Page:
RIYADH (Reuters) - Saudi Arabia risks worsening already-tense relations with its Shi'ite Muslim minority if it charges 16 detained Shi'ites with spying in a case linked to rival Shi'ite power Iran, community leaders said on Wednesday.
The government has previously blamed unrest among Shi'ites in the Qatif district of oil-producing Eastern Province on an unnamed foreign power, seen as code for Iran, a charge local activists have denied. Sixteen people have been killed in Qatif in clashes with police in the past two years.
Shi'ite activists said several members of their community had been arrested in the past four days across Saudi Arabia and their families had not been able to contact them.
Late on Tuesday the Interior Ministry said the intelligence service had detained an Iranian, a Lebanese and 16 Saudis for spying. Saudi Arabia and Iran are locked in a struggle for influence across the region.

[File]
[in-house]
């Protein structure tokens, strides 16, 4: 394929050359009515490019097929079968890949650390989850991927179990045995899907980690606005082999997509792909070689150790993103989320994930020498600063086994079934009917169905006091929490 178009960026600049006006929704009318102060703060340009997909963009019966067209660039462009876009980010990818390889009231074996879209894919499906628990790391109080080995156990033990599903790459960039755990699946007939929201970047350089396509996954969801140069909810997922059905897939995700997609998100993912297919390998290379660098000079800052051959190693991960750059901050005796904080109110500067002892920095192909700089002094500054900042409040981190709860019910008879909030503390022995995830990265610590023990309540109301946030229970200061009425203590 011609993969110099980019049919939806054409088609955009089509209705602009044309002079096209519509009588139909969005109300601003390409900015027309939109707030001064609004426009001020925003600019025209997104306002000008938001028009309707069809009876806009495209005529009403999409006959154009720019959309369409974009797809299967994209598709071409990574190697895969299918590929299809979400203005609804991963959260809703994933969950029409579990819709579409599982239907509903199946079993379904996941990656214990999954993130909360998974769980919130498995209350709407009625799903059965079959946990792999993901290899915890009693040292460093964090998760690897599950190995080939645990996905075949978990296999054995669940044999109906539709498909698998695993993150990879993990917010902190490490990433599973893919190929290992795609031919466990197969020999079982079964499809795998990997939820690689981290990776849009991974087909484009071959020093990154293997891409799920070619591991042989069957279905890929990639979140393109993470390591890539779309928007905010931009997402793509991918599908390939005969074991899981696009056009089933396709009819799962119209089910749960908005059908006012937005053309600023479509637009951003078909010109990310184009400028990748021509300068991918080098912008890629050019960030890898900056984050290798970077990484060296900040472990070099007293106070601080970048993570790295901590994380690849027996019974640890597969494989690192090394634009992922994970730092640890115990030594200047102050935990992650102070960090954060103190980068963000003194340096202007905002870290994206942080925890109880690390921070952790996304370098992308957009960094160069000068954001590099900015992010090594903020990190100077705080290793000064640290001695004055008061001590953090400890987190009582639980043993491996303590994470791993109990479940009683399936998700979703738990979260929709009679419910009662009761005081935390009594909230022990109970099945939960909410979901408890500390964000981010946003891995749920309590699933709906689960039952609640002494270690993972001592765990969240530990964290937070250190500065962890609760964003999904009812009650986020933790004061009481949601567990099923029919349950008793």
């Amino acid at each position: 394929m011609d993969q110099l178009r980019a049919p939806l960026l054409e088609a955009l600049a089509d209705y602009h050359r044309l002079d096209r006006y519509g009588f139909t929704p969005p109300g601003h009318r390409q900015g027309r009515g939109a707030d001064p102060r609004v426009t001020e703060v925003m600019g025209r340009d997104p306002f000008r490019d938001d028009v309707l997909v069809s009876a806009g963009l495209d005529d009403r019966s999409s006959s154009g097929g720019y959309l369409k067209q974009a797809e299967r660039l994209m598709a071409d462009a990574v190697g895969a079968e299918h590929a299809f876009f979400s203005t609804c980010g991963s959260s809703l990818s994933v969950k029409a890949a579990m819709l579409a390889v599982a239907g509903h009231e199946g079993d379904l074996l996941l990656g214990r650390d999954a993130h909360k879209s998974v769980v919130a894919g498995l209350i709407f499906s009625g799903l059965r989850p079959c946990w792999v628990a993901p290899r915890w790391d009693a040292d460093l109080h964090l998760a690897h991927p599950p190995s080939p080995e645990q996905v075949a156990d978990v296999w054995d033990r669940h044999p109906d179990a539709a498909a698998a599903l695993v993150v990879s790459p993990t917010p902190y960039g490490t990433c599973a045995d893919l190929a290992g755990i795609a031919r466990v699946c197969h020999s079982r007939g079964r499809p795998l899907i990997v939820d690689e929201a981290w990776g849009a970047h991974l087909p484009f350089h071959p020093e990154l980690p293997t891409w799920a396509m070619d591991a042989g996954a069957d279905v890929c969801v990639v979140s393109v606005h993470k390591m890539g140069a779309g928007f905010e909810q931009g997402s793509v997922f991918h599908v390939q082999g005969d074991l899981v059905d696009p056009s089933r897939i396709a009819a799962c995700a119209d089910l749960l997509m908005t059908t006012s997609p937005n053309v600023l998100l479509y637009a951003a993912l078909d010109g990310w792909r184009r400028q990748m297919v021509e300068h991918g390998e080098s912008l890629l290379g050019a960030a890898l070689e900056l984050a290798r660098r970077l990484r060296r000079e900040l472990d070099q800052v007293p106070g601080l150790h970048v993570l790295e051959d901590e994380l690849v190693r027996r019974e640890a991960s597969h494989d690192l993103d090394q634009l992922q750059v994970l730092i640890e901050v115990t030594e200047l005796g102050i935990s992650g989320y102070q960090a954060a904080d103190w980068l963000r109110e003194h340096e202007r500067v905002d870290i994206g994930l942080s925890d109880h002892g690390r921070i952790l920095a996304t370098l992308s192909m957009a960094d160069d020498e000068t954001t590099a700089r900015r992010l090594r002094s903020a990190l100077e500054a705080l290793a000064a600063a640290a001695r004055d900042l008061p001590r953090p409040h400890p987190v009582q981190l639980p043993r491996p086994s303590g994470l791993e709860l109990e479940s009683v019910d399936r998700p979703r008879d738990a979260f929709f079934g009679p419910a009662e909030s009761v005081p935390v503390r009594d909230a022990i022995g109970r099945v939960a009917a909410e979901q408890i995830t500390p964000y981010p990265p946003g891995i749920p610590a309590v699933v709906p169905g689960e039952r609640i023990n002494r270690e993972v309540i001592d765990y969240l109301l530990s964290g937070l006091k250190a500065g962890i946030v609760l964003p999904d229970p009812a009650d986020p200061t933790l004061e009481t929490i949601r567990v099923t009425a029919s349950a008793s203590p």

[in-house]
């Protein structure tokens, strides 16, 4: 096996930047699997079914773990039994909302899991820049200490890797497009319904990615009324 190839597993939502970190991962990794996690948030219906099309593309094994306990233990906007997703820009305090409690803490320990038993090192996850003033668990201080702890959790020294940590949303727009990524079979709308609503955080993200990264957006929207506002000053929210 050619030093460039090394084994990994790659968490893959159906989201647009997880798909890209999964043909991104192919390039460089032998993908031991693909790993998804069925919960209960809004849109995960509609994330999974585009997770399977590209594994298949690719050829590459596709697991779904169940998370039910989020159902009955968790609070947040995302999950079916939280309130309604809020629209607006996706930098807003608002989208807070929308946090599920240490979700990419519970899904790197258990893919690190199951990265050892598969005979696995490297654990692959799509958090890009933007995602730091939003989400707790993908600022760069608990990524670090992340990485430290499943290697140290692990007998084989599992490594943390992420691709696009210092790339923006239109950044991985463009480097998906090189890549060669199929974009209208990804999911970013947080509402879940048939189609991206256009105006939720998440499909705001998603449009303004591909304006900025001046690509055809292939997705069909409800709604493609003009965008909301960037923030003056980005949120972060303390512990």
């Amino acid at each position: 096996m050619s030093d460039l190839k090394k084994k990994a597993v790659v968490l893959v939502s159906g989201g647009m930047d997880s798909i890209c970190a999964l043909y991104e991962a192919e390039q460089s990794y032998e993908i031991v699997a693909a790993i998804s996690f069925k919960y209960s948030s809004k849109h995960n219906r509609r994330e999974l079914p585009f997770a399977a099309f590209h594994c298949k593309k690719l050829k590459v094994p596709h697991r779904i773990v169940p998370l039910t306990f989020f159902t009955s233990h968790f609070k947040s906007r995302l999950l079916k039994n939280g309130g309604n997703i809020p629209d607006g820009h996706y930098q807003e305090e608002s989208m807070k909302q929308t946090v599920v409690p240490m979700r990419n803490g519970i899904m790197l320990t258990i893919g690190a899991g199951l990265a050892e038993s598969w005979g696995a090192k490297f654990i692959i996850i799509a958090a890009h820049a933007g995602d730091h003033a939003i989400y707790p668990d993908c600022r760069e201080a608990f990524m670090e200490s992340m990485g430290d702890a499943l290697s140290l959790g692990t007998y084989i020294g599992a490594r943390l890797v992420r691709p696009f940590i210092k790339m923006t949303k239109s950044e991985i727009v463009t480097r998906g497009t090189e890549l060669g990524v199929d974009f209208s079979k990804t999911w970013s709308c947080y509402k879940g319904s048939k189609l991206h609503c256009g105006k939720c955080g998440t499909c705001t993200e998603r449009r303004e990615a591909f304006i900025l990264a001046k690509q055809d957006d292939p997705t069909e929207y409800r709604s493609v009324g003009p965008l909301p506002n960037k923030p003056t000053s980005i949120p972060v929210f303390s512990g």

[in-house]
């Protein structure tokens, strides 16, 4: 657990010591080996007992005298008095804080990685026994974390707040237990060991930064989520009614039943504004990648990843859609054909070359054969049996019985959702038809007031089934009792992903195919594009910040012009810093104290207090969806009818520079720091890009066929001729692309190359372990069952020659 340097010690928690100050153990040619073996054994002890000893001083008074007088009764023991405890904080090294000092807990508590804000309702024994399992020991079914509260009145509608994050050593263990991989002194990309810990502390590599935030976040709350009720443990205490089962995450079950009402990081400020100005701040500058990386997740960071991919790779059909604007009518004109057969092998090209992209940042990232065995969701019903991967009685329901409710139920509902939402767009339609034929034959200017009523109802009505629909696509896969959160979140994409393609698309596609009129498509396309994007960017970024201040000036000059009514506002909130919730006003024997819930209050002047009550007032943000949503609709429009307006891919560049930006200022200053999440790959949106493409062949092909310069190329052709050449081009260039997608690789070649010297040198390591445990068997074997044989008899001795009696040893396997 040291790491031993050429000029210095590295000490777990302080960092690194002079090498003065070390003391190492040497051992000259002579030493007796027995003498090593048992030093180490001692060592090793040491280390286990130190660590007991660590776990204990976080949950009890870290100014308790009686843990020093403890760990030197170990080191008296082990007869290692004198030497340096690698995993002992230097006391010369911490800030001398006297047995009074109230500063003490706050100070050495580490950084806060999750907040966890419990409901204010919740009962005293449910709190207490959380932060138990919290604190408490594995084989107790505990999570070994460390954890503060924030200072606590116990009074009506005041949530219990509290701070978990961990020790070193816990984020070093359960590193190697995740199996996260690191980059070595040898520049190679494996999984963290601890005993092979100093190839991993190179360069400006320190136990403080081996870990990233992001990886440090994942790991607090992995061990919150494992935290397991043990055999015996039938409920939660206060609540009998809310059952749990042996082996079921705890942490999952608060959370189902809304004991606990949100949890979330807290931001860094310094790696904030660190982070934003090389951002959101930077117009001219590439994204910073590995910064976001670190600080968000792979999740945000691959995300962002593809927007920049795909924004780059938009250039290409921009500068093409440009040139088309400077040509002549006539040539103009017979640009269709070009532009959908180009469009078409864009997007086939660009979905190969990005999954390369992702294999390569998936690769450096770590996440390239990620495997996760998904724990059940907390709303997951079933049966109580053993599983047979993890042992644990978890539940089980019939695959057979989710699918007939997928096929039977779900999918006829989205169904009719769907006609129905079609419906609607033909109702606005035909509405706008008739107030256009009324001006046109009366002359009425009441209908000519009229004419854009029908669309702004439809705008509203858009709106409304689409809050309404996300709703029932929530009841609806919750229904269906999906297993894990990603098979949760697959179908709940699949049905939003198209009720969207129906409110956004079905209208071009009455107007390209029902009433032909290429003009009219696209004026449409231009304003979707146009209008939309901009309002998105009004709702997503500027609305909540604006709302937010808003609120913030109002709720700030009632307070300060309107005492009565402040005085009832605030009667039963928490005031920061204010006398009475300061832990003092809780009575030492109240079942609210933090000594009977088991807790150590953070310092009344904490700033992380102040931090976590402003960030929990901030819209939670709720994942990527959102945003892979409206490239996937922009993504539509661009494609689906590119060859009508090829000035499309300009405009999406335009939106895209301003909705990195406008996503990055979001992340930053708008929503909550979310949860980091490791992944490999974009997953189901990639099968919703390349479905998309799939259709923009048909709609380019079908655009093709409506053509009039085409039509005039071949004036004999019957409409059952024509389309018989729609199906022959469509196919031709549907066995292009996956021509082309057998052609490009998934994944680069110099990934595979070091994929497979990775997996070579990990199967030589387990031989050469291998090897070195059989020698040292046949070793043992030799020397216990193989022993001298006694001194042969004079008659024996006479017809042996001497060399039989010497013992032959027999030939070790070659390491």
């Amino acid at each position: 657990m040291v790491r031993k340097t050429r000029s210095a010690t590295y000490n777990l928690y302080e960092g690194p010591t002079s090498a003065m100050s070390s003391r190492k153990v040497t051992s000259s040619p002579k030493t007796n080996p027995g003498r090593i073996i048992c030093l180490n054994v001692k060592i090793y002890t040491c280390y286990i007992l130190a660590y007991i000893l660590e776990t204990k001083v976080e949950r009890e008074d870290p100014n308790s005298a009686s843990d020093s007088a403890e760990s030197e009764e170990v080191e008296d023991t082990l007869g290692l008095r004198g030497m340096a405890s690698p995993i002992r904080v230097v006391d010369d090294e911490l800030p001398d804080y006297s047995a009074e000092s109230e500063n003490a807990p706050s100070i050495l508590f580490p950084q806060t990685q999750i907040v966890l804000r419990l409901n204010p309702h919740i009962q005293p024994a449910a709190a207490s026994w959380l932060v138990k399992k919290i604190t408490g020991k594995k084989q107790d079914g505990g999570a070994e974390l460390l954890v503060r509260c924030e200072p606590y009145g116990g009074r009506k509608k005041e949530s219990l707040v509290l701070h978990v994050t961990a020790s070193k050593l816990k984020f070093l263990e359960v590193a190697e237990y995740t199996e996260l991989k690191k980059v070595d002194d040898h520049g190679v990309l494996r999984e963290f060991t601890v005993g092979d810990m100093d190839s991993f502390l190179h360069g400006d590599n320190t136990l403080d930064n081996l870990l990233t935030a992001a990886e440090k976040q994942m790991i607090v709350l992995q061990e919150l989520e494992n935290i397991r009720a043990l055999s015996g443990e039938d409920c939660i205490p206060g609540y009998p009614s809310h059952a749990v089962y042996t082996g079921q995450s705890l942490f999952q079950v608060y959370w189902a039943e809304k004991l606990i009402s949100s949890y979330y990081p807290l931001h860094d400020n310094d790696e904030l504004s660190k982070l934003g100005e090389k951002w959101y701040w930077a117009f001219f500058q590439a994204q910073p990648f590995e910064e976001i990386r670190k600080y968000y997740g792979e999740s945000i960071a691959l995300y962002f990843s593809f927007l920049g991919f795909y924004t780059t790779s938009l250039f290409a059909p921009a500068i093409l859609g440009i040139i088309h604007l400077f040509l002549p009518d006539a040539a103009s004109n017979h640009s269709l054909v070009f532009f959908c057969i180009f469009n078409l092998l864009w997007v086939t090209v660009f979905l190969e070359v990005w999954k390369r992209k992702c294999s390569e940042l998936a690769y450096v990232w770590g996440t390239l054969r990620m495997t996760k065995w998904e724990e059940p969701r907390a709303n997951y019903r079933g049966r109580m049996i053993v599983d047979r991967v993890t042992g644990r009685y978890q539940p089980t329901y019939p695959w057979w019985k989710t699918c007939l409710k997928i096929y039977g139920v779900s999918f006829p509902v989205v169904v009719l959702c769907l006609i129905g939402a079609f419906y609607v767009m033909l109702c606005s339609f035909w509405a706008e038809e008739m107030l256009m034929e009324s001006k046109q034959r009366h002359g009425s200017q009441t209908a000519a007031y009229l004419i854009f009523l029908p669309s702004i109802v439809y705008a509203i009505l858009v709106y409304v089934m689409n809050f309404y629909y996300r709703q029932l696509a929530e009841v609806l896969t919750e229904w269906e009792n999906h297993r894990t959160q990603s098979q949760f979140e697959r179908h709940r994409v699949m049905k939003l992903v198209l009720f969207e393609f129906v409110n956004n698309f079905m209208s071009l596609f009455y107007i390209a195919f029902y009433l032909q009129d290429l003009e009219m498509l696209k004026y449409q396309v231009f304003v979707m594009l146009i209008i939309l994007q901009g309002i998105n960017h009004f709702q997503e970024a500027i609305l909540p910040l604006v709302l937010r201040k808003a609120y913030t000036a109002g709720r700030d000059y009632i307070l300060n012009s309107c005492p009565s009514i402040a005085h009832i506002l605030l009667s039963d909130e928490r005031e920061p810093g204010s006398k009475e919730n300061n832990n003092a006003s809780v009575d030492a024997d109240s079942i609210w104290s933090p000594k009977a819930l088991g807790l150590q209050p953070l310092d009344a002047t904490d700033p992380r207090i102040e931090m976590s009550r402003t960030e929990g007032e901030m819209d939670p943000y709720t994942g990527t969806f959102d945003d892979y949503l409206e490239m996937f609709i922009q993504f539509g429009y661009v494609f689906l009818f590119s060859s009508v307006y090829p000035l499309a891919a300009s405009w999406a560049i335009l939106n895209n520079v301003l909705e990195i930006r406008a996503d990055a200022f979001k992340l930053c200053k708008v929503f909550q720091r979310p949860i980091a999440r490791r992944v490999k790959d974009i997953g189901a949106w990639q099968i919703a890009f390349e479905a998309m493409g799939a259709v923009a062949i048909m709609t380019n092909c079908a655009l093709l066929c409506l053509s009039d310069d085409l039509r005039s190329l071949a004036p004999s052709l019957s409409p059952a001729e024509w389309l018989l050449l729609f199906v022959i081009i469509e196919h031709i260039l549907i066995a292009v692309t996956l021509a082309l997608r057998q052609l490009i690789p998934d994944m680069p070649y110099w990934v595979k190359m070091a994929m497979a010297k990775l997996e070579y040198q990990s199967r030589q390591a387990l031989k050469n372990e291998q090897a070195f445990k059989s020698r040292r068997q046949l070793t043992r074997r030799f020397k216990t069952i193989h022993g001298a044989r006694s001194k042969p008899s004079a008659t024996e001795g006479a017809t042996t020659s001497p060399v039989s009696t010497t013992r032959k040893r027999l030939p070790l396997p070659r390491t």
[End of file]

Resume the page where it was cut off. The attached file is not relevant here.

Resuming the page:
Those detained, in the four cities where the government said it arrested the espionage suspects, included two clerics, a banker and a university professor, Shi'ite activists said. They were arrested in Riyadh, Mecca, Jeddah and Eastern Province.
"These people are not at all known as politically active. They are active only in normal religious practices. So these accusations are really strange. This whole story is damaging relations with the community," said one Shi'ite leader, Jafar al-Shayeb.
Saudi Shi'ites complain they face persistent discrimination in getting public sector jobs and worshipping freely, charges the government of the Sunni-majority kingdom denies.
Shi'ites also say they are often unfairly portrayed by officials and Sunni clerics as having loyalty to Iran.
On Tuesday the local Arab News daily reported that three Saudis had been sentenced to prison for spying on Saudi Arabia's state oil company by stealing hard drives. It was not clear whether that case was related to the alleged spy ring.
Investigators said in September that a cyber attack intended to stop production at Saudi Aramco was carried out by insiders. Aramco later linked the attack to hackers in foreign countries.
Reporting By Angus McDowall